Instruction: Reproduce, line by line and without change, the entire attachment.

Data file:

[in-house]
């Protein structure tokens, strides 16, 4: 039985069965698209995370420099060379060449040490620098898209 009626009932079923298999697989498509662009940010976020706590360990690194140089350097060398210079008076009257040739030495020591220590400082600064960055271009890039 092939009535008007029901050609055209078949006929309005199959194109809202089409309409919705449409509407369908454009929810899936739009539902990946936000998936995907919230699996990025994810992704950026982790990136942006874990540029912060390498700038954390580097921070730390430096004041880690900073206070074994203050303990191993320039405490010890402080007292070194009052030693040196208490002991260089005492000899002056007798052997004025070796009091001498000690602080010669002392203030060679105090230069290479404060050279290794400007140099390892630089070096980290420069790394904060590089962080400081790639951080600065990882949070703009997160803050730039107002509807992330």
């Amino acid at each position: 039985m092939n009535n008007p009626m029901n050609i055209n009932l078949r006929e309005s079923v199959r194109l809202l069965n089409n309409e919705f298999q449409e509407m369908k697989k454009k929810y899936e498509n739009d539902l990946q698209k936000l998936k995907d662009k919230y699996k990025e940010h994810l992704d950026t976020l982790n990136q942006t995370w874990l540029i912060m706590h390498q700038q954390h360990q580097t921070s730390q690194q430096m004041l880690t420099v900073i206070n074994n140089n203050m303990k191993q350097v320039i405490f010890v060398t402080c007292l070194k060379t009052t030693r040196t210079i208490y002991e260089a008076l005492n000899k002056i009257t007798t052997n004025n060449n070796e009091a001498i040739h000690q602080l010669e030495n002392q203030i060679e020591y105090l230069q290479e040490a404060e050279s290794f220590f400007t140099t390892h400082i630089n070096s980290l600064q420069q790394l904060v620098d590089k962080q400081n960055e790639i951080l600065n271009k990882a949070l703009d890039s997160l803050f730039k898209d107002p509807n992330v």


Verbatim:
[in-house]
């Protein structure tokens, strides 16, 4: 039985069965698209995370420099060379060449040490620098898209 009626009932079923298999697989498509662009940010976020706590360990690194140089350097060398210079008076009257040739030495020591220590400082600064960055271009890039 092939009535008007029901050609055209078949006929309005199959194109809202089409309409919705449409509407369908454009929810899936739009539902990946936000998936995907919230699996990025994810992704950026982790990136942006874990540029912060390498700038954390580097921070730390430096004041880690900073206070074994203050303990191993320039405490010890402080007292070194009052030693040196208490002991260089005492000899002056007798052997004025070796009091001498000690602080010669002392203030060679105090230069290479404060050279290794400007140099390892630089070096980290420069790394904060590089962080400081790639951080600065990882949070703009997160803050730039107002509807992330």
């Amino acid at each position: 039985m092939n009535n008007p009626m029901n050609i055209n009932l078949r006929e309005s079923v199959r194109l809202l069965n089409n309409e919705f298999q449409e509407m369908k697989k454009k929810y899936e498509n739009d539902l990946q698209k936000l998936k995907d662009k919230y699996k990025e940010h994810l992704d950026t976020l982790n990136q942006t995370w874990l540029i912060m706590h390498q700038q954390h360990q580097t921070s730390q690194q430096m004041l880690t420099v900073i206070n074994n140089n203050m303990k191993q350097v320039i405490f010890v060398t402080c007292l070194k060379t009052t030693r040196t210079i208490y002991e260089a008076l005492n000899k002056i009257t007798t052997n004025n060449n070796e009091a001498i040739h000690q602080l010669e030495n002392q203030i060679e020591y105090l230069q290479e040490a404060e050279s290794f220590f400007t140099t390892h400082i630089n070096s980290l600064q420069q790394l904060v620098d590089k962080q400081n960055e790639i951080l600065n271009k990882a949070l703009d890039s997160l803050f730039k898209d107002p509807n992330v």